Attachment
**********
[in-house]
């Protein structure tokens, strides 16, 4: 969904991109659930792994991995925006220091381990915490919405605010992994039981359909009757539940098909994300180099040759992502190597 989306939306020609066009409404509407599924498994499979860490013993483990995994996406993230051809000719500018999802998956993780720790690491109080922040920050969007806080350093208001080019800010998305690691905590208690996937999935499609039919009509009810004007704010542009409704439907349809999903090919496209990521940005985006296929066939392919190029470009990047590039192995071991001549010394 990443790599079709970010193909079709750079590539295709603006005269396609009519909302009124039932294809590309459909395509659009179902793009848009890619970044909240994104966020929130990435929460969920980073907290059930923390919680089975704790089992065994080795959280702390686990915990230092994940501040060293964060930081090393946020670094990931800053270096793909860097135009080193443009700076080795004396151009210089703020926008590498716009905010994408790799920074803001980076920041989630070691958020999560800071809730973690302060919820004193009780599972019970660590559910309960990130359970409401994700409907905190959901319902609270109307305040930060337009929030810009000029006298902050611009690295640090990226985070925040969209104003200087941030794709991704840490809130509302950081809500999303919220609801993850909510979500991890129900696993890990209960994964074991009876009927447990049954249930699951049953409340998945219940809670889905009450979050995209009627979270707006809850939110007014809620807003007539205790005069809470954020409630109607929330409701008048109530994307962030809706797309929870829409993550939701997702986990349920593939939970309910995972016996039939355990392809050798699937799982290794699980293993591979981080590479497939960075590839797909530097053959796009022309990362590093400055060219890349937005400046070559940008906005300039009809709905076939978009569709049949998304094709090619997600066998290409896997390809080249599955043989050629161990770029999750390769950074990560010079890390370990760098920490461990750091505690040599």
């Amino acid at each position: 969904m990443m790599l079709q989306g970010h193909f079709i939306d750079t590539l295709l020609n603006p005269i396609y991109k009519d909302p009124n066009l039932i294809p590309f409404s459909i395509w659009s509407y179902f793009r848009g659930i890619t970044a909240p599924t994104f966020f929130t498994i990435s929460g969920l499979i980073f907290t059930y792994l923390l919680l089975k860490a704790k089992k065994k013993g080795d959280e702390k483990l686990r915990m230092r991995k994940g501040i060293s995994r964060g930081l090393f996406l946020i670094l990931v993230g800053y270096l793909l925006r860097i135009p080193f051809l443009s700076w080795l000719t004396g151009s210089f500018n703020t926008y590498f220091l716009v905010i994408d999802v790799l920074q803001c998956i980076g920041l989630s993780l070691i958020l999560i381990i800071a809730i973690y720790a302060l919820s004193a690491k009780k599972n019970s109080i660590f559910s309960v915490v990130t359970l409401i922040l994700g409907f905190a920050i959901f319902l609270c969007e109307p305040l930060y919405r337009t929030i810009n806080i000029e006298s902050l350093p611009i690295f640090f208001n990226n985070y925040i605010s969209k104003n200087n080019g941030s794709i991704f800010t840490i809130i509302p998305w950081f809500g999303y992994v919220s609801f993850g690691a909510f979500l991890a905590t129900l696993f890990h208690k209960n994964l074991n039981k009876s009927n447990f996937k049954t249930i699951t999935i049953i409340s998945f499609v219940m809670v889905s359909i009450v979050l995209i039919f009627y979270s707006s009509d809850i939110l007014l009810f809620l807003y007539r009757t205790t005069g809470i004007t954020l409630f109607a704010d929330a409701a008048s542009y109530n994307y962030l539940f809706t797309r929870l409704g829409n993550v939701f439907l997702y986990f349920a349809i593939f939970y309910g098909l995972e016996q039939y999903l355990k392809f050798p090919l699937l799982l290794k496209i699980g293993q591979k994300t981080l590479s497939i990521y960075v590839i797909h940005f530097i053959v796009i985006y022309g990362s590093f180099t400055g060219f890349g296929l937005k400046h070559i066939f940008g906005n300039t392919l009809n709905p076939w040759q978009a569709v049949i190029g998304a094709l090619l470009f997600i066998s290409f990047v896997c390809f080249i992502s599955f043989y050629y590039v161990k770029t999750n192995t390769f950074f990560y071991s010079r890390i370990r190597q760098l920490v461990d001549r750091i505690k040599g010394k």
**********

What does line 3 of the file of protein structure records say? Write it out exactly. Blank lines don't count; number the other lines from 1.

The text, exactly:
């Amino acid at each position: 969904m990443m790599l079709q989306g970010h193909f079709i939306d750079t590539l295709l020609n603006p005269i396609y991109k009519d909302p009124n066009l039932i294809p590309f409404s459909i395509w659009s509407y179902f793009r848009g659930i890619t970044a909240p599924t994104f966020f929130t498994i990435s929460g969920l499979i980073f907290t059930y792994l923390l919680l089975k860490a704790k089992k065994k013993g080795d959280e702390k483990l686990r915990m230092r991995k994940g501040i060293s995994r964060g930081l090393f996406l946020i670094l990931v993230g800053y270096l793909l925006r860097i135009p080193f051809l443009s700076w080795l000719t004396g151009s210089f500018n703020t926008y590498f220091l716009v905010i994408d999802v790799l920074q803001c998956i980076g920041l989630s993780l070691i958020l999560i381990i800071a809730i973690y720790a302060l919820s004193a690491k009780k599972n019970s109080i660590f559910s309960v915490v990130t359970l409401i922040l994700g409907f905190a920050i959901f319902l609270c969007e109307p305040l930060y919405r337009t929030i810009n806080i000029e006298s902050l350093p611009i690295f640090f208001n990226n985070y925040i605010s969209k104003n200087n080019g941030s794709i991704f800010t840490i809130i509302p998305w950081f809500g999303y992994v919220s609801f993850g690691a909510f979500l991890a905590t129900l696993f890990h208690k209960n994964l074991n039981k009876s009927n447990f996937k049954t249930i699951t999935i049953i409340s998945f499609v219940m809670v889905s359909i009450v979050l995209i039919f009627y979270s707006s009509d809850i939110l007014l009810f809620l807003y007539r009757t205790t005069g809470i004007t954020l409630f109607a704010d929330a409701a008048s542009y109530n994307y962030l539940f809706t797309r929870l409704g829409n993550v939701f439907l997702y986990f349920a349809i593939f939970y309910g098909l995972e016996q039939y999903l355990k392809f050798p090919l699937l799982l290794k496209i699980g293993q591979k994300t981080l590479s497939i990521y960075v590839i797909h940005f530097i053959v796009i985006y022309g990362s590093f180099t400055g060219f890349g296929l937005k400046h070559i066939f940008g906005n300039t392919l009809n709905p076939w040759q978009a569709v049949i190029g998304a094709l090619l470009f997600i066998s290409f990047v896997c390809f080249i992502s599955f043989y050629y590039v161990k770029t999750n192995t390769f950074f990560y071991s010079r890390i370990r190597q760098l920490v461990d001549r750091i505690k040599g010394k």